|Struggling Bengals visit reeling Broncos|
DENVER -- The Denver Broncos are having problems converting in the red zone. The Cincinnati Bengals are struggling big-time to run the football.
The 3-6 teams are trying to iron out their troubled offenses as much as possible heading into Sunday's matchup. Both clubs will be challenged to move the ball against top-tier defenses.
Denver enters with a five-game losing streak, a skid marked by repeated failures to convert red zone opportunities into touchdowns. The Broncos' futility was epitomized in last week's 41-16 loss to New England when they settled for three field goals early rather than counterpunching Patriots' touchdowns with touchdowns of their own, and letting the game get out of reach.
Denver coach Vance Joseph said the solution for the stalled Broncos' offense comes down to improving the overall level of play.
"It's basically execution," Joseph said. "If it's the first quarter, second quarter, third or fourth quarter, we've been down there early in football games and not scored touchdowns. It's execution. We have to play better down there and get it done and push the ball into the end zone."
Broncos quarterback Brock Osweiler said the team has to redouble its focus when it gets into the scoring territory.
"I think we did a tremendous job of moving the football on the field (against New England)," Osweiler said. "Now when we get to the red area, we're just talking about keeping the same focus you had in the field to get to the red area. In fact, sharpen that focus to make sure that we're scoring touchdowns rather than kicking field goals."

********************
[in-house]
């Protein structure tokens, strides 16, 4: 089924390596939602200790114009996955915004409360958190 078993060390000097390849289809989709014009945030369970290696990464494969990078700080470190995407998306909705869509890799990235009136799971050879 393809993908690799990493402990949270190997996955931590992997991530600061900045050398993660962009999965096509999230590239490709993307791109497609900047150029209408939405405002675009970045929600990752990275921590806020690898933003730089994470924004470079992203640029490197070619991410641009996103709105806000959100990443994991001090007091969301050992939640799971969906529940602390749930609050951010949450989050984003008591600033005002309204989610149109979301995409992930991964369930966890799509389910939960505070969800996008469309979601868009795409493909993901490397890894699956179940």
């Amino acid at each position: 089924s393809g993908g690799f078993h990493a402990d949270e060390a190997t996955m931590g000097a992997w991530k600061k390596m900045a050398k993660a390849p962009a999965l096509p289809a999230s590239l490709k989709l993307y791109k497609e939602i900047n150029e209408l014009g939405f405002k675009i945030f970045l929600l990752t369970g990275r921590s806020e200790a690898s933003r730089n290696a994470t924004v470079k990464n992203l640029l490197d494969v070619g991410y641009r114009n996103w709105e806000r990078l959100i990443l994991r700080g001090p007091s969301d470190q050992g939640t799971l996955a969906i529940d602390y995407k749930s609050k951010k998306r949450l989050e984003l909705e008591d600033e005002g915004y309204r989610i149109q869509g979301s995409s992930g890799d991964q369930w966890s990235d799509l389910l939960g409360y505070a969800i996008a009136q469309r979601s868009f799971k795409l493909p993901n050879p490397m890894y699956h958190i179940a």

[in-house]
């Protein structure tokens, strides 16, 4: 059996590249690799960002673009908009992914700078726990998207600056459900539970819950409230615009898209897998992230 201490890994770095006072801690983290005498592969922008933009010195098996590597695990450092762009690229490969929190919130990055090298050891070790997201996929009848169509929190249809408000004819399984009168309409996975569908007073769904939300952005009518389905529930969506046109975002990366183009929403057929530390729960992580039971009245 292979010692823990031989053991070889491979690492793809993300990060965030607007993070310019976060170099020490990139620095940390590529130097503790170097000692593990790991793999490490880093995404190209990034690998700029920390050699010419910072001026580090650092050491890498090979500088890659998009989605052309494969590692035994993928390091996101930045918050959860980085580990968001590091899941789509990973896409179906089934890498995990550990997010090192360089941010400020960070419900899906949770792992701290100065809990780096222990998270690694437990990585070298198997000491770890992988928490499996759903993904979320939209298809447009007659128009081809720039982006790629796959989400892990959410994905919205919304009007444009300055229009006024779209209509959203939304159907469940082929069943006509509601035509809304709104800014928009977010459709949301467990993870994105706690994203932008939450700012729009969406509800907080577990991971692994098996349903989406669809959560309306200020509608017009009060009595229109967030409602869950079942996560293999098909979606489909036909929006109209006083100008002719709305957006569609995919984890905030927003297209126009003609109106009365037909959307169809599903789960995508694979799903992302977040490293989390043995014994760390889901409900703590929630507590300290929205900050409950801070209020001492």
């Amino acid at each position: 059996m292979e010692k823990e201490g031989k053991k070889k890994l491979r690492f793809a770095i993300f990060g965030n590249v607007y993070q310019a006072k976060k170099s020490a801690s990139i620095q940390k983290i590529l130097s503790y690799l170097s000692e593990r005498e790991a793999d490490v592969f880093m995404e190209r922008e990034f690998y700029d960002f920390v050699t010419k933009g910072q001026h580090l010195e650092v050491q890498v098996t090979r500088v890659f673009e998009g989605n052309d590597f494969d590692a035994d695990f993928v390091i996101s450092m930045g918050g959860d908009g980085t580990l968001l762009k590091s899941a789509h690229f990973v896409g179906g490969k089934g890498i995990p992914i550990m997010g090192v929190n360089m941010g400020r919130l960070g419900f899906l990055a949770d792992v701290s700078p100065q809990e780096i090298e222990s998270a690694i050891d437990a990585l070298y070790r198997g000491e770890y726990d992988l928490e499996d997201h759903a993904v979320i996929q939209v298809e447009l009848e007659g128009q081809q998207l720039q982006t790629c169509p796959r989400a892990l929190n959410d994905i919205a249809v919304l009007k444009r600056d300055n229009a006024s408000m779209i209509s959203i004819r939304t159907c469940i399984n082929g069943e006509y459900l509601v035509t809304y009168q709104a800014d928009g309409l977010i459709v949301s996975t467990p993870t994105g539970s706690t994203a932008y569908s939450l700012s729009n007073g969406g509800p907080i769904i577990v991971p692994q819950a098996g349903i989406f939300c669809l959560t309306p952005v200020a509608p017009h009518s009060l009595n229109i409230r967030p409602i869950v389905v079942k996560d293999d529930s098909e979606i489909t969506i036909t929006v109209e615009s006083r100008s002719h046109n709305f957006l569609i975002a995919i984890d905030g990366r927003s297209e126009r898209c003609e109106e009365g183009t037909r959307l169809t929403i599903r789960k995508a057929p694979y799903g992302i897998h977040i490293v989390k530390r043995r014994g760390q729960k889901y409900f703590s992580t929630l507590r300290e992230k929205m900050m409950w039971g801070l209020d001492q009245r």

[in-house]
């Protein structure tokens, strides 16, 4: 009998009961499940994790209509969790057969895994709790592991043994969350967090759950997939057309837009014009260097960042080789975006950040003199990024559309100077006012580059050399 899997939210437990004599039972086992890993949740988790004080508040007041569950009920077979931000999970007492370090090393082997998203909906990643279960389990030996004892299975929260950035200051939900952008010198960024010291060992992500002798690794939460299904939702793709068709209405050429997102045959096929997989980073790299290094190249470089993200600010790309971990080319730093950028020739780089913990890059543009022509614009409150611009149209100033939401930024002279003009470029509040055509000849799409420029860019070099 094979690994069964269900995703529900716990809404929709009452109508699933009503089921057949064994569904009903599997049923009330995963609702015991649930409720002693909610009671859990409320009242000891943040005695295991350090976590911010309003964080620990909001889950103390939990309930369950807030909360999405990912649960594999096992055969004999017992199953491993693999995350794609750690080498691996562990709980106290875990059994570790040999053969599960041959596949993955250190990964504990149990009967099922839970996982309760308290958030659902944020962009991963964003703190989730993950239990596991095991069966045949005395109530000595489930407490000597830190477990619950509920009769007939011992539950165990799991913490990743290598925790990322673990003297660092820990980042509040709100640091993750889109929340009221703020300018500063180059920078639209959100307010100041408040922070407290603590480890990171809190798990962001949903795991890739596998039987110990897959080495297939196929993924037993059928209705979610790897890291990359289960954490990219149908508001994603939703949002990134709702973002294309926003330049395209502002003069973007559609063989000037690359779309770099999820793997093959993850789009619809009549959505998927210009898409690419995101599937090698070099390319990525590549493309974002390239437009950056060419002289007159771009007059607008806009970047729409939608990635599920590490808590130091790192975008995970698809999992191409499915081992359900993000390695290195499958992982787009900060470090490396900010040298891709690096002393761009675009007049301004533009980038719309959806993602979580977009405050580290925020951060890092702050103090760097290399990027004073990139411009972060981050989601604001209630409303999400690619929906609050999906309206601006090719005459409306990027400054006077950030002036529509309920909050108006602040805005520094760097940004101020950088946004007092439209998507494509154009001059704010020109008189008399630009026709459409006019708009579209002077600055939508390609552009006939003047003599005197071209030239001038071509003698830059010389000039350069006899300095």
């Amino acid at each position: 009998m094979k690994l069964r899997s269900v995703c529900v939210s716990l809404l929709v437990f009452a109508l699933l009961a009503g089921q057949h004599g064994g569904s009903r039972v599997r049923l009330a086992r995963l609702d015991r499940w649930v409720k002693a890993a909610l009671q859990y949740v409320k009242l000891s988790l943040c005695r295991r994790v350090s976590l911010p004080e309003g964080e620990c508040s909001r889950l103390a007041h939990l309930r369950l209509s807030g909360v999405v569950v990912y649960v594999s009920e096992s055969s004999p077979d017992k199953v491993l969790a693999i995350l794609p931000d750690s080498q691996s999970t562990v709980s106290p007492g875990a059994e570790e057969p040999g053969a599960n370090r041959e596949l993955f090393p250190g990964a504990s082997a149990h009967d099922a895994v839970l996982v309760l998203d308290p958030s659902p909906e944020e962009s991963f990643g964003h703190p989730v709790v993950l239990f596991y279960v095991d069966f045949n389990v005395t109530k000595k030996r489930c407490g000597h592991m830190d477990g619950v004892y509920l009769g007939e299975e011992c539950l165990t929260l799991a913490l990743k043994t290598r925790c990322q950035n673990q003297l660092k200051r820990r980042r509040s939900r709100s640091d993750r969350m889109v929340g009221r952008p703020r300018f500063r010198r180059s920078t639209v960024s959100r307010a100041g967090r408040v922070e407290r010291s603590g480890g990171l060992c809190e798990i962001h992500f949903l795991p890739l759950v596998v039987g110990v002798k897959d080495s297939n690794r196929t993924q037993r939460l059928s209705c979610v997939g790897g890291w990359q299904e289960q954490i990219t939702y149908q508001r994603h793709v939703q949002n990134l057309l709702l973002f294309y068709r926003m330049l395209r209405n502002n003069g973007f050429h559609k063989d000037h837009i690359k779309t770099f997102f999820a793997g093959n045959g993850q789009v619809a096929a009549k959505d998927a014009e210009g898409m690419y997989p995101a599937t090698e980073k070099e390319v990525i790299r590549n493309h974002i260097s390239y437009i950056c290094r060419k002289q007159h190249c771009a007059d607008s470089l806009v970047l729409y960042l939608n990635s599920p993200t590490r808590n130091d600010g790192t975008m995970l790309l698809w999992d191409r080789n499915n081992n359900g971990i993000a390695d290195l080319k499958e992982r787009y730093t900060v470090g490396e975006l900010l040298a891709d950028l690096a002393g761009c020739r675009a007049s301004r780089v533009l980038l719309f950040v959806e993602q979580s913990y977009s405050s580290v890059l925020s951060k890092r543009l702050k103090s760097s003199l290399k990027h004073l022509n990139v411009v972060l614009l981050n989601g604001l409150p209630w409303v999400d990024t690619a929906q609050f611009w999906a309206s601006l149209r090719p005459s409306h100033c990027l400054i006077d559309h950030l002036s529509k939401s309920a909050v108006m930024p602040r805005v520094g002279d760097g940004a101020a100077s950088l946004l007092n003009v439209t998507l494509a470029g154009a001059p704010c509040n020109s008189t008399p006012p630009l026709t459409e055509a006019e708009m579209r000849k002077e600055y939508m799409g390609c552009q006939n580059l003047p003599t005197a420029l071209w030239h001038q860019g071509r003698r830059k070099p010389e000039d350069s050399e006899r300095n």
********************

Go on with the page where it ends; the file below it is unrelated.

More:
The Bengals, meanwhile, have struggled to establish any semblance of offensive balance, putting tremendous pressure on quarterback Andy Dalton and the passing game to carry Cincinnati's attack.
Cincinnati has the worst rushing attack in the league, and more than halfway through the season, its 3.1-yard average per carry is well below the team's franchise record of 3.6 yards per rush in a season.
It hasn't helped that the Bengals lost running back Jeremy Hill to a season-ending ankle injury. Rookie Joe Mixon and Giovani Bernard have struggled to gain yardage on a consistent basis behind a line that has trouble opening holes as well as protecting Dalton.
"What's really been the problem is losing on first down, getting negative plays on first down," Bengals receiver Brandon LaFell said.
Bengals coach Marvin Lewis said he is not expecting any additional breathing room for the Cincinnati offense against Denver's defense, which has been battered in lopsided losses the past two games.
"I don't know if there's been a whole lot different," Lewis said. "Even in the game on Sunday, New England made a couple plays, but they had a hard way most of the game. And Philly made a couple plays, and that's the difference: Right now, teams are getting some different types of plays on them, but (on) the consistent down-to-down, they're very ferocious."
Denver was hit hard by special teams miscues against the Patriots, surrendering a kickoff return for a touchdown and muffing a punt that led to another TD. Joseph said Jordan Taylor would replace Isaiah McKenzie as the punt returner against the Bengals.
On the injury front, Osweiler was expected to start at quarterback for the Broncos despite practicing in limited fashion Wednesday due to shoulder soreness. Paxton Lynch, who hasn't played this season because of a shoulder injury suffered in the preseason, was taking practice snaps as Denver's No. 2 quarterback this week ahead of Trevor Siemian.
Depth at tight end could be an issue for the Broncos on Sunday. A.J. Derby (shoulder) and Jeff Heuerman (knee) missed practice time in the days before the Bengals game.
For Cincinnati, cornerbacks William Jackson III (toe) and Adam "Pacman" Jones (concussion) missed practice earlier in the week. LaFell was held out of practice because of a knee injury.